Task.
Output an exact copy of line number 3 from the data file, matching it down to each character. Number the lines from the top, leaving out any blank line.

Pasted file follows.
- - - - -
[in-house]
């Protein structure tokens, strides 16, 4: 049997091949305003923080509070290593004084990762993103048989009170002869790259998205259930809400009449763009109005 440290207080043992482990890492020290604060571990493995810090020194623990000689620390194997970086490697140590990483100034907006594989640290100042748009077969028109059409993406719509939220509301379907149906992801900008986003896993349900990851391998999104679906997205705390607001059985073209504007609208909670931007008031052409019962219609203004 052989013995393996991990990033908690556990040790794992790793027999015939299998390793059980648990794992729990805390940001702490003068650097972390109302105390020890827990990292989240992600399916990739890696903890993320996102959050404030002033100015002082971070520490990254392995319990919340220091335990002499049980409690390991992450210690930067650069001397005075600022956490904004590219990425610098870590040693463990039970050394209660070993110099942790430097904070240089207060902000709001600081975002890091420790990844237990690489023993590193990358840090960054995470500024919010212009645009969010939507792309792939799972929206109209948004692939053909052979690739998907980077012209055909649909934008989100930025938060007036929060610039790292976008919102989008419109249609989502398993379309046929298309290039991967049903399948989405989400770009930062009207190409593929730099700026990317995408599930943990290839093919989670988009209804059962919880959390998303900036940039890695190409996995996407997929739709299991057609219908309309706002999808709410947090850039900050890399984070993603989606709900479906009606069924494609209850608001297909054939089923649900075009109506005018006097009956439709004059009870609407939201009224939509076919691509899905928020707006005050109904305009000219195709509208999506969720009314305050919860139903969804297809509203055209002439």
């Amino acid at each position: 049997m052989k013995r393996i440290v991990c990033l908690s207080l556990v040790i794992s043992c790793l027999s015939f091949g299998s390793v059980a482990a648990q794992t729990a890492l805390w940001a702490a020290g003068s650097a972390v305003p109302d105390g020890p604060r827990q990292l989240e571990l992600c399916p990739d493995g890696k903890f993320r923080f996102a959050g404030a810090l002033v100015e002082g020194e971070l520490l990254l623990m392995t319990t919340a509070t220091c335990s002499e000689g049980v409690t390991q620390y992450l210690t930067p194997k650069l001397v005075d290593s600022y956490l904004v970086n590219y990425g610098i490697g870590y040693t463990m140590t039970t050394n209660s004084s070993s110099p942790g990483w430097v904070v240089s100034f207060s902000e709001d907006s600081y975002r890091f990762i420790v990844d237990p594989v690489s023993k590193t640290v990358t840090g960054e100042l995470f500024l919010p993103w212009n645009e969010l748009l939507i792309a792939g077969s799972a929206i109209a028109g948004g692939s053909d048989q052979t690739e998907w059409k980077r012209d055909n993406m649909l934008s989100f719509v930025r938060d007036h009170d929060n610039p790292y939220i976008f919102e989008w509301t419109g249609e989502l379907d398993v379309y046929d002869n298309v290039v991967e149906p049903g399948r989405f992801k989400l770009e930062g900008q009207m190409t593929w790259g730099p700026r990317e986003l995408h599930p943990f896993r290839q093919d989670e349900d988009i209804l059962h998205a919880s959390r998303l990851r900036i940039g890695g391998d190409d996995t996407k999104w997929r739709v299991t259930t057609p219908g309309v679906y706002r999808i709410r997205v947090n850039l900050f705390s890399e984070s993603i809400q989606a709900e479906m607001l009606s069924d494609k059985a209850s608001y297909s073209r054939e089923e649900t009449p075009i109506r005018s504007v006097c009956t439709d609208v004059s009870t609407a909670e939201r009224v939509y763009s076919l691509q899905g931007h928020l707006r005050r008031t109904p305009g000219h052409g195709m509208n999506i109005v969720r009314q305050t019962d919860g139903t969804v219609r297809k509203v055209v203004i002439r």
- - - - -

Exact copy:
């Amino acid at each position: 049997m052989k013995r393996i440290v991990c990033l908690s207080l556990v040790i794992s043992c790793l027999s015939f091949g299998s390793v059980a482990a648990q794992t729990a890492l805390w940001a702490a020290g003068s650097a972390v305003p109302d105390g020890p604060r827990q990292l989240e571990l992600c399916p990739d493995g890696k903890f993320r923080f996102a959050g404030a810090l002033v100015e002082g020194e971070l520490l990254l623990m392995t319990t919340a509070t220091c335990s002499e000689g049980v409690t390991q620390y992450l210690t930067p194997k650069l001397v005075d290593s600022y956490l904004v970086n590219y990425g610098i490697g870590y040693t463990m140590t039970t050394n209660s004084s070993s110099p942790g990483w430097v904070v240089s100034f207060s902000e709001d907006s600081y975002r890091f990762i420790v990844d237990p594989v690489s023993k590193t640290v990358t840090g960054e100042l995470f500024l919010p993103w212009n645009e969010l748009l939507i792309a792939g077969s799972a929206i109209a028109g948004g692939s053909d048989q052979t690739e998907w059409k980077r012209d055909n993406m649909l934008s989100f719509v930025r938060d007036h009170d929060n610039p790292y939220i976008f919102e989008w509301t419109g249609e989502l379907d398993v379309y046929d002869n298309v290039v991967e149906p049903g399948r989405f992801k989400l770009e930062g900008q009207m190409t593929w790259g730099p700026r990317e986003l995408h599930p943990f896993r290839q093919d989670e349900d988009i209804l059962h998205a919880s959390r998303l990851r900036i940039g890695g391998d190409d996995t996407k999104w997929r739709v299991t259930t057609p219908g309309v679906y706002r999808i709410r997205v947090n850039l900050f705390s890399e984070s993603i809400q989606a709900e479906m607001l009606s069924d494609k059985a209850s608001y297909s073209r054939e089923e649900t009449p075009i109506r005018s504007v006097c009956t439709d609208v004059s009870t609407a909670e939201r009224v939509y763009s076919l691509q899905g931007h928020l707006r005050r008031t109904p305009g000219h052409g195709m509208n999506i109005v969720r009314q305050t019962d919860g139903t969804v219609r297809k509203v055209v203004i002439r």